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Review: Overcoming tragedy in 'Seeds of Resiliency'

Susan Polis Schutz's film features 12 remarkable examples of triumph. Unfortunately, it amounts to a lot of surface-skimming and reliance on platitudes over context.

October 25, 2012|By Robert Abele
  • A scene from the movie "Seeds of Resiliency."
A scene from the movie "Seeds of Resiliency." ("Seeds of Resiliency" trailer )

The 12 men and women featured in Susan Polis Schutz's documentary "Seeds of Resiliency" have all worked awfully hard at overcoming tragedy, even if Schutz herself hasn't done a whole lot to make her film little more than a strung-together collection of interviews set to piano muzak.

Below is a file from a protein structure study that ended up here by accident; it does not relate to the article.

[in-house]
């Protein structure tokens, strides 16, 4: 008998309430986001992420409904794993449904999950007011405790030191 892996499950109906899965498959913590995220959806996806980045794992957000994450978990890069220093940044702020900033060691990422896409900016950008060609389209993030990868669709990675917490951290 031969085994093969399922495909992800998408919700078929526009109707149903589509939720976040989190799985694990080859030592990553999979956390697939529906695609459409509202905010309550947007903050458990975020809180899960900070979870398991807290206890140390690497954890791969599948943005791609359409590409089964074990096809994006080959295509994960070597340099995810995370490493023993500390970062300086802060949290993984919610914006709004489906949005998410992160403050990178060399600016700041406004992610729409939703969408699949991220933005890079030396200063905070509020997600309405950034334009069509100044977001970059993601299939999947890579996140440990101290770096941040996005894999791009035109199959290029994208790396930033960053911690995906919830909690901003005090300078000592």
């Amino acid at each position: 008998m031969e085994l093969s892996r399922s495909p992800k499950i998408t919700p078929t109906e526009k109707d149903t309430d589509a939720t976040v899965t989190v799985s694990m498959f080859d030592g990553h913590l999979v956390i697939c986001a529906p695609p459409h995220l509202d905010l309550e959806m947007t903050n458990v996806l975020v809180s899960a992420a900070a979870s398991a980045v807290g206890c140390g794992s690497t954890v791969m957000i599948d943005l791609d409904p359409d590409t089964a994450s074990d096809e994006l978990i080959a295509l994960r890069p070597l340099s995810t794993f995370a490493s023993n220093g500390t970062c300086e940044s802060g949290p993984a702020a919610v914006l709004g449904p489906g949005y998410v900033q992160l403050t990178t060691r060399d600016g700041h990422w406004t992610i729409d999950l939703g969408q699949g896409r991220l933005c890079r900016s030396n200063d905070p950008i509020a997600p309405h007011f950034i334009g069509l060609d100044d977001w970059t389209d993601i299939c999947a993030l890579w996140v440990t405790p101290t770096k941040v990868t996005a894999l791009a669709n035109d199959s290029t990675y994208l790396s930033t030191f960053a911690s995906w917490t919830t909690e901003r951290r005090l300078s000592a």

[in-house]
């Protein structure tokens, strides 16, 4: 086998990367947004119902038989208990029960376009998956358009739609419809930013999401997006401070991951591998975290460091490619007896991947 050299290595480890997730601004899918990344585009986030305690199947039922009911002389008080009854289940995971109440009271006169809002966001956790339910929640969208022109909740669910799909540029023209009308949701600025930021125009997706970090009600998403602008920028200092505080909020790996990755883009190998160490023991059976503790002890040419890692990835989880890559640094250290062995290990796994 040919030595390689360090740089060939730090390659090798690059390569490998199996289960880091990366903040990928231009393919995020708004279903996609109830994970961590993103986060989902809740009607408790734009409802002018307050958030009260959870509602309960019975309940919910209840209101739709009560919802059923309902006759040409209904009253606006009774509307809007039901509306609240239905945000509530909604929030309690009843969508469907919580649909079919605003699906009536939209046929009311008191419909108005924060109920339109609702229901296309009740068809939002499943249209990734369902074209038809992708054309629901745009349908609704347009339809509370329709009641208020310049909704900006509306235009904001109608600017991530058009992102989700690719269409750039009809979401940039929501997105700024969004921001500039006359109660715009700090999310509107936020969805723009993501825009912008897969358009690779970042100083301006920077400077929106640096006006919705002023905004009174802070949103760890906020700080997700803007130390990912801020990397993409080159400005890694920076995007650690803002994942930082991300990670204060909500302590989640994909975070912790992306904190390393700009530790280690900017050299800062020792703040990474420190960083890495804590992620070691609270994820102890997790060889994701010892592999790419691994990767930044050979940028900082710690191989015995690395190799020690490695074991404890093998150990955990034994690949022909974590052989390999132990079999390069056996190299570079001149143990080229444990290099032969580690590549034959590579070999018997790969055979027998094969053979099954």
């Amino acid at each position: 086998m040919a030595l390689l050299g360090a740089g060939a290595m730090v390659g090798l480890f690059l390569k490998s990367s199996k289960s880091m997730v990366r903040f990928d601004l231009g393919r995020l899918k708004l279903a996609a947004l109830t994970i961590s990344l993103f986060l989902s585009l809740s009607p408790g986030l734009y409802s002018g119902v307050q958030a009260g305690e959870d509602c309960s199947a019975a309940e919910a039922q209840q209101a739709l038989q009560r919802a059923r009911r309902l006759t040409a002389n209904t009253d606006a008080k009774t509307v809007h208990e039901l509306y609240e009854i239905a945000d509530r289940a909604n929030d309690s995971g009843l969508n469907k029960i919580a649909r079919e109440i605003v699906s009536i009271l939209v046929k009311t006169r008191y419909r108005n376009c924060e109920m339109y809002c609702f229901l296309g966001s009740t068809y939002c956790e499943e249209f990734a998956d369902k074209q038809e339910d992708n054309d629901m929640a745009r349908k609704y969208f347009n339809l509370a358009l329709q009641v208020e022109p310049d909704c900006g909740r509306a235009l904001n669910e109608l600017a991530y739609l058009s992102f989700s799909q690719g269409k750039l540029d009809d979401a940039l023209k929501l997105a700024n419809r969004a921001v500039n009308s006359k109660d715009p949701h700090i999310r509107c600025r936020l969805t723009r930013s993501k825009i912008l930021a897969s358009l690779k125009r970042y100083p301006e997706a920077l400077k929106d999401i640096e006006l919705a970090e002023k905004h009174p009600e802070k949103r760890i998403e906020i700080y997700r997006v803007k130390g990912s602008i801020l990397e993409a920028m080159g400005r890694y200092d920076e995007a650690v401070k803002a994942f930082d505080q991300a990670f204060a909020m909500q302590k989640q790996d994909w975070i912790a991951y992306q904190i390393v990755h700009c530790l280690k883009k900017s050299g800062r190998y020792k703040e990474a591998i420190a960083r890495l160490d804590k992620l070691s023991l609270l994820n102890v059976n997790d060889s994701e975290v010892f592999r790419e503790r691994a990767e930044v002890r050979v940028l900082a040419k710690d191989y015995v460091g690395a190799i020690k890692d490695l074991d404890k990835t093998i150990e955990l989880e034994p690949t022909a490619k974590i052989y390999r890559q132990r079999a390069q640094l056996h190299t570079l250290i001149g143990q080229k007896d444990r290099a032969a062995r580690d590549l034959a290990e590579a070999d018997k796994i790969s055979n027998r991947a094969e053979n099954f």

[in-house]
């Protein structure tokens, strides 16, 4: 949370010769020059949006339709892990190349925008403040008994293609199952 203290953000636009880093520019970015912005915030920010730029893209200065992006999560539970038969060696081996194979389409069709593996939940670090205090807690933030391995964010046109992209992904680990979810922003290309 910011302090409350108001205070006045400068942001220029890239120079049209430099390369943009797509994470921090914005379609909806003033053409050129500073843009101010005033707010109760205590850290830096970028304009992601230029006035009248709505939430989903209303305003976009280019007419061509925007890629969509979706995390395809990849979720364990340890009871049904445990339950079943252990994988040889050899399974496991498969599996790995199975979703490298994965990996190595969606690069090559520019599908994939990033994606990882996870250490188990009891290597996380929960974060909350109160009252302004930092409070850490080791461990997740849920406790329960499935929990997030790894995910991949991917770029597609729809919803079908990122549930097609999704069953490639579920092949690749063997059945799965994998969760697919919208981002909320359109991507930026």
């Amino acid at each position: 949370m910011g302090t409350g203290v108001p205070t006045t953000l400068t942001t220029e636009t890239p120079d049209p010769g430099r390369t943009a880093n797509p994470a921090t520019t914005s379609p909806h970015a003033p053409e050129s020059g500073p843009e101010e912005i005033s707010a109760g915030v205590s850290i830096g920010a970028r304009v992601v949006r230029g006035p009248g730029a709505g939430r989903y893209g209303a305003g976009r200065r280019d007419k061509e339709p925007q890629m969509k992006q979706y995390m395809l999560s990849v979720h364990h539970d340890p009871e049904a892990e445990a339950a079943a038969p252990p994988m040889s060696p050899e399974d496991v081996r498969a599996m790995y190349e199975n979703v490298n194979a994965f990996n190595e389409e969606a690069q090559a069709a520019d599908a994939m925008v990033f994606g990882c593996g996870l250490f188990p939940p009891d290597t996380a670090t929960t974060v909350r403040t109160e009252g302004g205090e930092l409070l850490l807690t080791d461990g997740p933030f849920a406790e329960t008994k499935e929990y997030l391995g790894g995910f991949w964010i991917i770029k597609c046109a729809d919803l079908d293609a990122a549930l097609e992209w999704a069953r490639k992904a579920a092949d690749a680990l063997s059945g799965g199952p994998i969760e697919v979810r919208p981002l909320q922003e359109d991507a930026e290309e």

More like something you'd see at a seminar on perseverance than a movie, the featured interviewees are nevertheless remarkable examples of triumph: a young man born with spina bifida who can do flips in his wheelchair, an escapee of Idi Amin's regime who now helps African refugees, a Korean professor who quickly returned to teaching after becoming a quadriplegic.

But it's jarring to jump from a homeless guy who righted his life to images of Auschwitz and the stories of three Holocaust survivors, one of whom had to dance for Josef Mengele after watching him send her mother to the gas chamber.

There's an equivalency of recovery implied, and a "here's another, and another" vibe that might rub some people the wrong way — at the very least, it amounts to a lot of surface-skimming and reliance on platitudes over context.

"Seeds of Resiliency." No MPAA rating. Running time: 1 hour. At Laemmle's Music Hall, Beverly Hills; Laemmle's Town Center 5, Encino.

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